How Topgolf Built a Menu With True Foodie Cred
Whether it’s slow-roasted, tender brisket seasoned with a blend of 17 spices, or simply a side of house-made cocktail sauce with shaved ginger and jalapeños, executive chef Michael Soltes taste-tests every ingredient in his Nashville kitchen. It’s a habit built from years behind the stove at fine dining restaurants and luxury hotels, notably training under Spanish-American celebrity restaurateur José Andrés -- the man credited with bringing tapas to the US.
Now, Soltes’ days start at 5:30am, scribbling prep lists in the welcome stillness of the kitchen. The pre-dawn ritual gets his mind ready to lead an 82-person crew of executive sous chefs, kitchen managers, and cooks, who will feverishly prepare and assemble dishes for 18 straight hours. Everyone needs to be on their toes before the roar of guests flood the kitchen with requests for more roasted garlic hummus appetizers, extra sides of house-roasted tomatillo salsa, or another plate of air-fried wings dry-rubbed with a signature 24-hour citrus brine.
Welcome to the delicious, passionate scene of Soltes’ kitchen -- located in just one of Topgolf’s 38 locations (and counting) across the country.
THE START OF SOMETHING DELICIOUS
Topgolf was born in the United Kingdom in 2000, created by twin brothers who wanted to make golfing more tech-forward, fun, and engaging. Its microchipped golf balls, interactive target competitions, and climate-controlled hitting bays mean you don’t have to be a golf pro to enjoy the experience -- and food is a big part of that.
As Topgolf has expanded to 19 US states (with locations opening soon in nine additional states, as well as faraway destinations like Australia and Dubai), the venues now attract 13 million guests annually, who come not just for the next-gen golf games, but what’s grown to be a deliciously inventive menu.
"We opened Topgolf Watford offering paninis, ‘jacket’ potatoes, and ‘chips’ (aka French fries),” says Seve Delgado, Topgolf’s national director of culinary operations. “When we opened Topgolf Alexandria near DC in 2005, we served wraps, sandwiches, and salsa -- and quickly realized we needed, and wanted, to do more. We opened Topgolf Dallas in 2007 with some amazing offerings, and it’s just escalated ever since.”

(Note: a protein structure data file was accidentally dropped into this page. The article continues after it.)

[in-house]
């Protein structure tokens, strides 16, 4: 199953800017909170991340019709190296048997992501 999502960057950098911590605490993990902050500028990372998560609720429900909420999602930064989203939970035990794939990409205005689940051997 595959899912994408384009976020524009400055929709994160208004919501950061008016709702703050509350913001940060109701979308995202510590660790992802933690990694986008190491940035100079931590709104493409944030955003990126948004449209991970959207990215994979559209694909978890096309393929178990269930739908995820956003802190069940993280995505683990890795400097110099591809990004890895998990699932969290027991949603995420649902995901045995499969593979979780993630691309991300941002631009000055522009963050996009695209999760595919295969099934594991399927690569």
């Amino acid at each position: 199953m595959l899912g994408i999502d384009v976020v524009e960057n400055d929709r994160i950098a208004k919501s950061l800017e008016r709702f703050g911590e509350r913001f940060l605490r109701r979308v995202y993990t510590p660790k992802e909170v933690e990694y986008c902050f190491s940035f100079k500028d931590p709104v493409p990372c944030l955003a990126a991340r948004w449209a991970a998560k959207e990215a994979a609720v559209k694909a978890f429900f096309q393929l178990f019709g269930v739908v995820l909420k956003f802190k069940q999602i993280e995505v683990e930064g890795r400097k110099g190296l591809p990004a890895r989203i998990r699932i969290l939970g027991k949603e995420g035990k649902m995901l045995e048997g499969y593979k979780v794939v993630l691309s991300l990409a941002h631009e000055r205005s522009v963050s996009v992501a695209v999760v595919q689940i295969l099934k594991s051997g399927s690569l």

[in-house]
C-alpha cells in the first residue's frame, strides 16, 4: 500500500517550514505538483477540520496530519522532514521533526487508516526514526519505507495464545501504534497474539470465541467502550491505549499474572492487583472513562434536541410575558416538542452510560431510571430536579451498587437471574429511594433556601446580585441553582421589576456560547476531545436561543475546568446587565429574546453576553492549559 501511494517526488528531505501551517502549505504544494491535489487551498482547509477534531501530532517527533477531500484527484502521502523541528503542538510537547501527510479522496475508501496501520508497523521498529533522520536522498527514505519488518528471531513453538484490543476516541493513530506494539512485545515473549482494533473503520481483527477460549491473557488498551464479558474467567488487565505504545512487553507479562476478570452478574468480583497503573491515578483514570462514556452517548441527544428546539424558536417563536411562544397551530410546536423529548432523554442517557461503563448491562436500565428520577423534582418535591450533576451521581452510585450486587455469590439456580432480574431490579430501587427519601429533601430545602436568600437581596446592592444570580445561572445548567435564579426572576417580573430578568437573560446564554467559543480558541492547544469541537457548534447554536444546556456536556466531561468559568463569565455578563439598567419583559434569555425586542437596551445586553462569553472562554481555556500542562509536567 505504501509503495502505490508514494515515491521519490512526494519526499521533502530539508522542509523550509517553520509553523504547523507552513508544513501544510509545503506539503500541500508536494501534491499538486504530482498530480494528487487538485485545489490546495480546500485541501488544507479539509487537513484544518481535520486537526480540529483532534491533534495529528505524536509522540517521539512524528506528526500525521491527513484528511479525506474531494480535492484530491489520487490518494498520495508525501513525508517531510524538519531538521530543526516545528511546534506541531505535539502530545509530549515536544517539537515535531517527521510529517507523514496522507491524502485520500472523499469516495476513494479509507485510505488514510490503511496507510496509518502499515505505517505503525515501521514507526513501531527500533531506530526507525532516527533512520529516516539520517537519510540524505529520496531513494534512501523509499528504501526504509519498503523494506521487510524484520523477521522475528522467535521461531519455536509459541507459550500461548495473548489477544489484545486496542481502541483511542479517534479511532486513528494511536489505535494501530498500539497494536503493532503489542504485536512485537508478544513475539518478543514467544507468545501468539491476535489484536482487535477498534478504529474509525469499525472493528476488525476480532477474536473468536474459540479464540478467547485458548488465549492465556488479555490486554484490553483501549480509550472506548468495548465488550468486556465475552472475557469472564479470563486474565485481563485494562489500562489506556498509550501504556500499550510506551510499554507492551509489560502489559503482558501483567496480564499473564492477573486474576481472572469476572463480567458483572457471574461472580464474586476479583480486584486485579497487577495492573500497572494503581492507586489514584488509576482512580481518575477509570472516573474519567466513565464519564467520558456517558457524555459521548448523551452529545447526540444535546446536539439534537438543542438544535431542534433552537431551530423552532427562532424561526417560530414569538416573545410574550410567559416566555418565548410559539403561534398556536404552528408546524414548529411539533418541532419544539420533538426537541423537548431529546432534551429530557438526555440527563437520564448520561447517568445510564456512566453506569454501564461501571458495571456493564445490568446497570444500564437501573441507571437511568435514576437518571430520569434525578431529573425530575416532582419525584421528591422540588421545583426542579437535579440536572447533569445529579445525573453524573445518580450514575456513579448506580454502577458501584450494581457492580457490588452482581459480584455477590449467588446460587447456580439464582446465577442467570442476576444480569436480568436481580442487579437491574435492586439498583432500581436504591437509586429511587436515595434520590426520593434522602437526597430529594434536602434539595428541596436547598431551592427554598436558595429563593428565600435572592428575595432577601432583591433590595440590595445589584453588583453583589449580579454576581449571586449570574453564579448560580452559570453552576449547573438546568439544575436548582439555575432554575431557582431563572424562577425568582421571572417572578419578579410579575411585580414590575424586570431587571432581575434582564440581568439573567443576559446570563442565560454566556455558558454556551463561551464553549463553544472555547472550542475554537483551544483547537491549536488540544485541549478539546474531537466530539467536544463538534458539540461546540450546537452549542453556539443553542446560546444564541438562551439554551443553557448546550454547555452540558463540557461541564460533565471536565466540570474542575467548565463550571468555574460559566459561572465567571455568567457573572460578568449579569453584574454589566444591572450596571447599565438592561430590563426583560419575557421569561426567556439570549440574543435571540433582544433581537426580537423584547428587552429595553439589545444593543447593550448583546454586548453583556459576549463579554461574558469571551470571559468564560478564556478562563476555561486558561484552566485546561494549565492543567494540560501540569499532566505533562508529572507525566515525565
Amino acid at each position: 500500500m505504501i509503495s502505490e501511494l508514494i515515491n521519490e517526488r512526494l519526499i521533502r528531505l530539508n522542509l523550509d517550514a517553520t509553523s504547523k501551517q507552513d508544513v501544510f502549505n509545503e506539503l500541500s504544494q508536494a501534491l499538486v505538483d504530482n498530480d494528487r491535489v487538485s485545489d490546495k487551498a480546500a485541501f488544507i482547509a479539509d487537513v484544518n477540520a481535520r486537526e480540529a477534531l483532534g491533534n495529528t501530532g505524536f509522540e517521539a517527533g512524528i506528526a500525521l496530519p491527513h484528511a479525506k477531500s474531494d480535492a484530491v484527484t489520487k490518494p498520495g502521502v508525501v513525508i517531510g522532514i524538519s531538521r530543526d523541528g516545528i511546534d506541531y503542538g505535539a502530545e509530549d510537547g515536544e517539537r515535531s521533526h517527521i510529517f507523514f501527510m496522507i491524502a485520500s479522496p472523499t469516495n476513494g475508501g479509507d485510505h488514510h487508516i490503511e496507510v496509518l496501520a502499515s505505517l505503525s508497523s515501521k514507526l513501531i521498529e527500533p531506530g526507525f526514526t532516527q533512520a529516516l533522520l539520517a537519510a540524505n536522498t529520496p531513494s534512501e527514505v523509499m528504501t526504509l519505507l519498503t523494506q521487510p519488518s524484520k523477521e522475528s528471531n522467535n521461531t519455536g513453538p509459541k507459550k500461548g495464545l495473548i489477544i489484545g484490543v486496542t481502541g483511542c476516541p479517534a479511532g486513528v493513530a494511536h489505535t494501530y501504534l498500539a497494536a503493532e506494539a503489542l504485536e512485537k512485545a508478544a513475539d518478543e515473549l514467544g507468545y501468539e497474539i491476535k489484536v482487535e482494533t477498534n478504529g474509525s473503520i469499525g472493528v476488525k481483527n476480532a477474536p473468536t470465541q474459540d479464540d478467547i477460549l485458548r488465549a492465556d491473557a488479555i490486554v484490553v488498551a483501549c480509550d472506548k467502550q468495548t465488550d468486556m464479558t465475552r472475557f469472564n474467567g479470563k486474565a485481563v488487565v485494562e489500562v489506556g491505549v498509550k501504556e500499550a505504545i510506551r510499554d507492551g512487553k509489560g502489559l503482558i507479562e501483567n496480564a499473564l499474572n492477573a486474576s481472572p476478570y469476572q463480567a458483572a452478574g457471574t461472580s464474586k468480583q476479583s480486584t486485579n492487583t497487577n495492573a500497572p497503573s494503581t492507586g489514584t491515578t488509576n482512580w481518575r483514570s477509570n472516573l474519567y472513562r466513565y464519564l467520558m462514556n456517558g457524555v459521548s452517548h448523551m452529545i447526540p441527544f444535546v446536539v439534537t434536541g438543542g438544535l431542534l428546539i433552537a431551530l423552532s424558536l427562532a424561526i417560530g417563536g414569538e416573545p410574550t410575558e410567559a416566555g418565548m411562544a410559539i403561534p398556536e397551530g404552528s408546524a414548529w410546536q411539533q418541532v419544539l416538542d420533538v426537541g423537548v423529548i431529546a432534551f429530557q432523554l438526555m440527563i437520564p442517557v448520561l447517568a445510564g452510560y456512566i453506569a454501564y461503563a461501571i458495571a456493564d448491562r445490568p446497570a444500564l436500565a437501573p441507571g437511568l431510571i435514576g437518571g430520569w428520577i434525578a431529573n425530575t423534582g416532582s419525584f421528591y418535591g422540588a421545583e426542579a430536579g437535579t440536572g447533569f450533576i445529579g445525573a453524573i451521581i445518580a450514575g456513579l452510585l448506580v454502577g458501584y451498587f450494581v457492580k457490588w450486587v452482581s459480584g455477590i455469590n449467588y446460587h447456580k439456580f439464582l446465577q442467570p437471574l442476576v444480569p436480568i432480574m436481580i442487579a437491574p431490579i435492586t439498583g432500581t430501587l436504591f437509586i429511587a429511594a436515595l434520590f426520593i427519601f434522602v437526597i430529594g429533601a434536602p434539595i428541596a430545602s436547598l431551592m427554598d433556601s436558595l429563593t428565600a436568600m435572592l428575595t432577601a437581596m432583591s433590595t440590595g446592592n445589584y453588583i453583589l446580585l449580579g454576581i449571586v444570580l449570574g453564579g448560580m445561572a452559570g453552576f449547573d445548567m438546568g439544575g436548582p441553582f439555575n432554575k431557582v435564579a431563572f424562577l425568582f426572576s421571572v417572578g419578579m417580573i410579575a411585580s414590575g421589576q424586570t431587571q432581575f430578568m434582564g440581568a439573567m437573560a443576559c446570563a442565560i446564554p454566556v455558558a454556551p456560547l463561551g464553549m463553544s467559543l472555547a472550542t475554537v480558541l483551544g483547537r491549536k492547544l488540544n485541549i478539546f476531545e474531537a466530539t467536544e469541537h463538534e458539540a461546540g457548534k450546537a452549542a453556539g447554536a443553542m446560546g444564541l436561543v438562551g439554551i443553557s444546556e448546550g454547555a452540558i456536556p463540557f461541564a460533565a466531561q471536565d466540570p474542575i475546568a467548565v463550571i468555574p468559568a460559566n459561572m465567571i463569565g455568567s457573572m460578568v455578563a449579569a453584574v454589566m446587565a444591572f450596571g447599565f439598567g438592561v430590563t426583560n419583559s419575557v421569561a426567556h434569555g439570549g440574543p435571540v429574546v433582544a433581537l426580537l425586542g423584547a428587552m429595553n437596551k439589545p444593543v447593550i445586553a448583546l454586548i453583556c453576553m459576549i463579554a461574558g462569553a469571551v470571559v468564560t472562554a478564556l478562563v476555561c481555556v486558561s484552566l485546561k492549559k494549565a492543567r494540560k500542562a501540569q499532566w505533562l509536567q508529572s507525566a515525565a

CRAFTING A CHEF-INSPIRED MENU
Unlike the sad pizza slices you’d find at a bowling alley or those standard bar buffalo wings, Topgolf’s chef-inspired menu is no afterthought. Here, sliders consist of crispy chicken tenders sandwiched between two miniature Belgian waffles and drizzled with maple syrup and jalapeño gravy. That basic meat & cheese plate? It’s been upgraded, stuffing charcuterie, fruit, and dipping sauce into each divot of a 10-inch jumbo pretzel. Flipping through the extensive menu is almost enough to put you in a food coma on the spot.
In a nod to regional tastes, Topgolf’s Nashville and Las Vegas venues both have locally-flavored dishes on their menus. Delgado developed Nashville's menu after taking a research food tour of the city, visiting 17 restaurants in 32 hours. The resulting chicken biscuit, pork ’n’ pimiento, and hot chicken sandwiches deliver Southern flavor for guests taking a break from dancing at The Cowan, Topgolf's 600-capacity live performance venue (this is Music City, after all). At the Vegas location (poolside cabanas included), executive chef Chris Vaughn -- whose resume includes opening several swanky restaurants at The Cosmopolitan hotel -- oversees an almost completely unique menu, where dishes like ahi tuna and crab poke bowls, bao-bun short rib tacos, and al pastor pork sticks compete with any of the Strip’s other fine-dining options.
But no matter where you’re teeing off, every Topgolf venue has its own culinary-trained executive chef to oversee its menu of elevated American fare. “We want to wow people by what we do with our take on familiar favorites with a twist,” Delgado says. Case in point: Their exclusive “Mushi,” a Mexican-sushi mashup with cilantro sticky rice, drunken beans, and spiced chicken wrapped in a jalapeño tortilla, which is available at every location.
In a food landscape where diners favor organic, farm-to-table, and locally-sourced, so does Topgolf. “Guests are pretty surprised by how fresh our food is, and the majority of it is prepared from scratch daily,” Delgado adds. Venues receive product deliveries six days a week to ensure the freshest ingredients. Pecans are candied in-house for spinach salads with cinnamon-chili goat cheese. The majority of the sauces, salsas, and dips on the menu are made from scratch three times a day. That hollandaise sauce for the savory eggs Benedict (there’s a full breakfast and brunch menu) doesn’t come out of a jar -- it’s a Topgolf recipe. Every burger is made from their own proprietary blend of Angus ground chuck, short rib, and brisket. Chefs smoke all the meat right in the kitchen for dishes like pulled pork sliders and barbecue brisket grilled cheese. Even the cooking stocks used as bases are made in-house.